being the forever sober friend, the amount of hours and emotional and physical energy i’ve given to friends and strangers is enormous. i am the designated driver who drives the drinking musicians and their equipment to all the places, many times picking them up and dropping them off at their houses and train stations. i am the sober activist who has people’s backs, respecting the dry camp space while the wet camp depletes our ability to resist, struggle and fight. these are things i enjoy doing, roles i am happy to fill, but the problem is in everyone’s assumptions and expectations; that i will be fine with it always, that i will be looking out for people, that because i own a car i can somehow afford the registration and petrol without anyone benefiting from these things contributing something in some way to the free transport i provide. i only maintain a car because of what it offers to the communities i’m a part of. and i increasingly feel a responsibility to maintain my sobriety for the benefit of others beyond myself.


for me, the experience of being sober isn’t so much about deciding not to drink alcohol or take drugs. it’s more an experience of facing questions of control, power, choice, liberation, domination and that endlessly unsolved tension between individual freedom and collective responsibility. and i’m not even sure where sobriety begins and ends! i mean, i drink tea, i indulge in copious amounts of oxytocin-inducing cuddles, i love chocolate and at different times i use these things in problematic and unhealthy ways, sometimes i rely on them, but thankfully the repercussions of a cuddle binge are far less harmful than that of an alcohol overdose. what i can be sure of is that in a political climate in which i’m economically and socially controlled and exploited and relatively disempowered, i can’t help but want to hold onto and maintain whatever it is i do actually have control over. i want to revel in my ability to choose to generate my own amazing experiences and come to my own revelations without needing to ingest or rely on a substance. and i love the possibilities of what we can achieve whilst sober. i’m not going to tell people to go sober and i’m under no illusions that sobriety has, is or will be an all-encompassing answer to anything. but the thoughts, ideas and experiences of everyone contributing to this zine point towards the need for non-sober folks to engage with questions of sobriety. a better world lies in our ability to make this happen together.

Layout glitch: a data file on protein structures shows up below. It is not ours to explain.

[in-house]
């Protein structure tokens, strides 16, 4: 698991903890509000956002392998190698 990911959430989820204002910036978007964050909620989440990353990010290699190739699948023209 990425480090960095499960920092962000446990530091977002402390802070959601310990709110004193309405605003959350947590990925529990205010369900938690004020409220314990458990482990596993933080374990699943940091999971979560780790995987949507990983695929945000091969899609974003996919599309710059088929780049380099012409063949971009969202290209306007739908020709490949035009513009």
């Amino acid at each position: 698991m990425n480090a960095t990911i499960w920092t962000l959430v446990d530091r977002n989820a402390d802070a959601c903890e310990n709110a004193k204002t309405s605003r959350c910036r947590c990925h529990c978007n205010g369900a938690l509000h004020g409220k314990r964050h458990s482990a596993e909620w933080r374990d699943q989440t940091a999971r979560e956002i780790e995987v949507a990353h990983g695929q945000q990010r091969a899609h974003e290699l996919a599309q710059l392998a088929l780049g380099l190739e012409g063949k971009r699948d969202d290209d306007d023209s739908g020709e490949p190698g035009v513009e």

Another Sober Zine is a series of 6 vignettes and essays published by anonymous Australian writers in April, 2014. To get in touch contact




What are your thoughts about sobriety and radical politics?